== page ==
Angels, Miracles & Dogs – A Veterans’ Day Salute

12 Nov

I had the distinct honor and privilege of entertaining American troops, their families and veterans for over 15 years on military bases all over the world with the theatrical production, “Letters From The Front.” FtSill-standOI lived in billeting along side them and I was “adopted” into their military family. So I can say from experience that we are blessed to the nth degree to have so many wonderful people who are willing to dedicate their lives to preserving our freedoms here in America. And it’s not just those who join and train to become a soldier, a sailor, an airman or a marine. It’s also the families who wait and pray for their safe return who serve.

Today’s blog is dedicated to all who serve and who have served – here and abroad. I know I said that this blog is based on three premises: angels are real, you can live as if everything is a miracle and there is a good reason that “dog” is God spelled backwards. But, stick with me on this story, a true one at that, and I don’t think you’ll be disappointed.

My story takes place in Germany in 1997. We were half way through our American military base tour in Europe that year, traveling on a bus, pulling our gear behind us in a trailer and setting up where ever they had the space to accommodate us. We arrived in Ansbach to find that the only place we could set up was a gym, complete with windows lining the top of the walls, next to the ceiling. Not the ideal place, but that’s all they had, so that’s what where we set up our show.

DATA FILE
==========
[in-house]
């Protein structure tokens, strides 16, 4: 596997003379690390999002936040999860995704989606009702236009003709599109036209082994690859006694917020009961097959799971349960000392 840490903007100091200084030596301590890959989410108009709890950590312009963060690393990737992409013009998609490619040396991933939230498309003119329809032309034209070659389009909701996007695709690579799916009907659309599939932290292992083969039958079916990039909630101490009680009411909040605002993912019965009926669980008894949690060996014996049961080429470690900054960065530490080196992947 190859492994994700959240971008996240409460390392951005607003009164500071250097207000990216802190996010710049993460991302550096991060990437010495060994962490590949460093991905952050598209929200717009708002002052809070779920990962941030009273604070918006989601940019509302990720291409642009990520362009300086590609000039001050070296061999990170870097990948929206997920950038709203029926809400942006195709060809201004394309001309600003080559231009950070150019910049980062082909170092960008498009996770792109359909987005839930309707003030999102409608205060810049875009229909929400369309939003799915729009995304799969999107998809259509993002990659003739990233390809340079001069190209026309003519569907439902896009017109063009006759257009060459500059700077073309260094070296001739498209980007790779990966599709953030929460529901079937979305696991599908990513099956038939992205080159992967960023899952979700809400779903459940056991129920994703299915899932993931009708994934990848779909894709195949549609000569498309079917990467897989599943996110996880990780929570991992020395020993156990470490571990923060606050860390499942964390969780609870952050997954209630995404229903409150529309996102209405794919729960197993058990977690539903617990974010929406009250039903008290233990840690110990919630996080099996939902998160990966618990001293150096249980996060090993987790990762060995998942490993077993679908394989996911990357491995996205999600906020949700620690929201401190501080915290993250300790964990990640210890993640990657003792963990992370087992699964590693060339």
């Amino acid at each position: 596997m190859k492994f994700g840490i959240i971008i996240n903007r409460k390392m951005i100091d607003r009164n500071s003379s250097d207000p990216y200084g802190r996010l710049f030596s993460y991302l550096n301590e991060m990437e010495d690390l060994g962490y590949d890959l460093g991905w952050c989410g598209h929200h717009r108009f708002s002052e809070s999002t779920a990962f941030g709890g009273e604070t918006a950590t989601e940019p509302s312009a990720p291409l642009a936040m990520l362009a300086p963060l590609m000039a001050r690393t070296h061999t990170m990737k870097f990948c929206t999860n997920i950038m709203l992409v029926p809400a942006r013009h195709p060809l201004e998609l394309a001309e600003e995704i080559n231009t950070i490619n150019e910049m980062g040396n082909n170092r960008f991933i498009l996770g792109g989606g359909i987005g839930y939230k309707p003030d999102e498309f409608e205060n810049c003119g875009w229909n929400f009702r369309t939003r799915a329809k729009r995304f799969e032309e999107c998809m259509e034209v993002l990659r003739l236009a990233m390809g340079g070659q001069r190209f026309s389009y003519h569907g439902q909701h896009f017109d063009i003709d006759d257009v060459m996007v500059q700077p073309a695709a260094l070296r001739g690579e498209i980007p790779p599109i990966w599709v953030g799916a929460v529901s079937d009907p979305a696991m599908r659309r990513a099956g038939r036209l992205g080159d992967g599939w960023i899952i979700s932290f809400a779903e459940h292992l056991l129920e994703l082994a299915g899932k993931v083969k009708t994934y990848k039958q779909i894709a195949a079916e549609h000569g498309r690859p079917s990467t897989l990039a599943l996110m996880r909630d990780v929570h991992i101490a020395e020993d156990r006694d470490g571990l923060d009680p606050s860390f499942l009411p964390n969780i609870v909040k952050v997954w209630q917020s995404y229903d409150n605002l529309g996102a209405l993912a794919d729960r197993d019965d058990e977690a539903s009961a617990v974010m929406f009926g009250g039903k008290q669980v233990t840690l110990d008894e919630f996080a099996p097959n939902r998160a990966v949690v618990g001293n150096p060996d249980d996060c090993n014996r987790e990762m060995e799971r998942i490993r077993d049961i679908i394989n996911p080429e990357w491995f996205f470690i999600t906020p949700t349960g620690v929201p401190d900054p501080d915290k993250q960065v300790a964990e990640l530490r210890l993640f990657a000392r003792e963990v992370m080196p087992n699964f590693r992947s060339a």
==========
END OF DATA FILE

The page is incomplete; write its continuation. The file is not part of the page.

By this point we had been touring for several years and we were able to adapt to just about any situation. What we never got accustomed to was how deeply “Letters From The Front” affected our audiences. Every night, from the moment, our leading lady, Della Cole, stepped on stage as the character Katharine Hartgrove, until she and her co-star took their curtain-calls, our military audiences were captivated by the show. After all, it was their story we were telling. Katharine waiting at home for word of her son, Mark, who was fighting in Desert Storm, was something they all could personally relate to. It was even more intense for our overseas audiences who were either just returning from or preparing for deployment. Or they were a family member waiting — waiting for a loved one to be deployed or to return.

In 1997 two of the world’s hot spots were Kosovo and Bosnia.  Both places were rough assignments for our troops. We knew that Ansbach was a jumping off point for deployment to these areas, but that’s about all we knew. The show at the Katterbach Gym started promptly at 7:00 pm on October 29th. The sun was well above the horizon, which meant light was streaming in from the windows at top of the gym. There was nothing we could do about it, so we tried not to pay any attention to it. The creaking of the bleachers was very distracting, but the audience didn’t seem to mind. I could see people leaning forward to hear every word of the show.

In Act III, Katharine discovers that her son is missing in action. It happens suddenly, in the middle of a humorous scene and the audience doesn’t expect it. It’s quite jolting. Then, after a sleepless night, Katharine tries to cope with the knowledge that her son’s life is truly in imminent danger. She does what countless military moms have done throughout history, she drops to her knees and prays for the life of her son.